Journal of Moral Philosophy 10 (1):3-24 (2013)

Brian Flanagan
Maynooth University
A provision’s legal meaning is thought by many to be a function of its literal meaning. To explain the appearance that lawyers are arguing over a provision’s legal meaning and not just over which outcome would be more prudent or morally preferable, some legal literalists claim that a provision’s literal meaning may be causally, rather than conventionally, determined. I argue, first, that the proposed explanation is inconsistent with common intuitions about legal meaning; second, that explaining legal disagreement as a function of the causally determined meanings of moral terms requires, but lacks, a causal semantics which is clearly consistent with the scope of moral disagreement. Finally, I suggest that an element of the theory of language invoked by ‘causal’ legal literalists might be better deployed as part of an intentionalist account of legal practice
Keywords legal disagreement   causal theory of reference   legal intentionalism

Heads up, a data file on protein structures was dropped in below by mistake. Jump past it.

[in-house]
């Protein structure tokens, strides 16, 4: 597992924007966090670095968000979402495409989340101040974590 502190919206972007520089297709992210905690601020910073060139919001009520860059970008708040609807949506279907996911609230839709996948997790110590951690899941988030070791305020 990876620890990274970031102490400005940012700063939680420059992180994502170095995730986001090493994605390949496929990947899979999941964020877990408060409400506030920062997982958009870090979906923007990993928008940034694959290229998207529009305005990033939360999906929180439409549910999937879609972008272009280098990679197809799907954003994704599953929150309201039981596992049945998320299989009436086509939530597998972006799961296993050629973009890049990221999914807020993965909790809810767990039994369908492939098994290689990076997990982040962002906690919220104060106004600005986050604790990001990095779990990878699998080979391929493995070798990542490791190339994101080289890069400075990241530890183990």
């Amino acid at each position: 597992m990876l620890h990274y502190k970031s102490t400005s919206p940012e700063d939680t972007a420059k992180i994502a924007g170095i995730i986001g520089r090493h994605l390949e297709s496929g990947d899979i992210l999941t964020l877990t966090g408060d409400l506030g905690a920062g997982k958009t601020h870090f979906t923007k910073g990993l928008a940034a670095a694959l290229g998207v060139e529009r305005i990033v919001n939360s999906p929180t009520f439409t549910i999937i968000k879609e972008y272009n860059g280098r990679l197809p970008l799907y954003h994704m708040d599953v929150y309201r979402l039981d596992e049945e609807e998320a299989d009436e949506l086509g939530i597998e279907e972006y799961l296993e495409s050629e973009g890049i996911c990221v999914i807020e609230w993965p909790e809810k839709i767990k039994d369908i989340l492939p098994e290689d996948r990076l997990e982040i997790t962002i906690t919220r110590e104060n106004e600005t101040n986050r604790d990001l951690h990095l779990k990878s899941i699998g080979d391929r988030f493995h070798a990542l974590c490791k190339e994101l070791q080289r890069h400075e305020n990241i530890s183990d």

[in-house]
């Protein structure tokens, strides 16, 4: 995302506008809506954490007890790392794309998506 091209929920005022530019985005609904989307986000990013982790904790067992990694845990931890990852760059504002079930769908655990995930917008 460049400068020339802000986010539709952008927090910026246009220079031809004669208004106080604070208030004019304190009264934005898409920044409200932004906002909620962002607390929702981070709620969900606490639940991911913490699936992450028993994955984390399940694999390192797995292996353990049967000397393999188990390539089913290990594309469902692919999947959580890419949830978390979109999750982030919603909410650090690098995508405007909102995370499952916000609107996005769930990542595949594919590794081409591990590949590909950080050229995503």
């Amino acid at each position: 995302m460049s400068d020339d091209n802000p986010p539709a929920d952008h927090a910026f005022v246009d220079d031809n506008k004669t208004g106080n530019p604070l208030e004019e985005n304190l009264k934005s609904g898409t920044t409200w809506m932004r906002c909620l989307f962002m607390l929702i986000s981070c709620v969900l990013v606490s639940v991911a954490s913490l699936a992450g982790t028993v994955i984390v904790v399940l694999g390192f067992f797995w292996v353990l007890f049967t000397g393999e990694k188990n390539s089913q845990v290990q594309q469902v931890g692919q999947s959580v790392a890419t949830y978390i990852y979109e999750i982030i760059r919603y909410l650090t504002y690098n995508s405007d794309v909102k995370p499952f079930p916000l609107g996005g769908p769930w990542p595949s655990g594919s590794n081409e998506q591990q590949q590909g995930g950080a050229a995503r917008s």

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DOI 10.1163/174552412X628832
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References found in this work BETA

The Meaning of 'Meaning'.Hillary Putnam - 1975 - Minnesota Studies in the Philosophy of Science 7:131-193.
How to Be a Moral Realist.Richard Boyd - 1988 - In G. Sayre-McCord (ed.), Essays on Moral Realism. Cornell University Press. pp. 181-228.
Natural Kinds and Biological Taxa.John Dupre - 1981 - Philosophical Review 90 (1):66-90.
Natural Kinds and Biological Taxa.John Dupre - 1981 - The Philosophical Review 90 (1):66-90.

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Same-Sex Marriage and the Spanish Constitution: The Linguistic-Legal Meaning Interface.Rina Villars - 2017 - International Journal for the Semiotics of Law - Revue Internationale de Sémiotique Juridique 30 (2):273-300.

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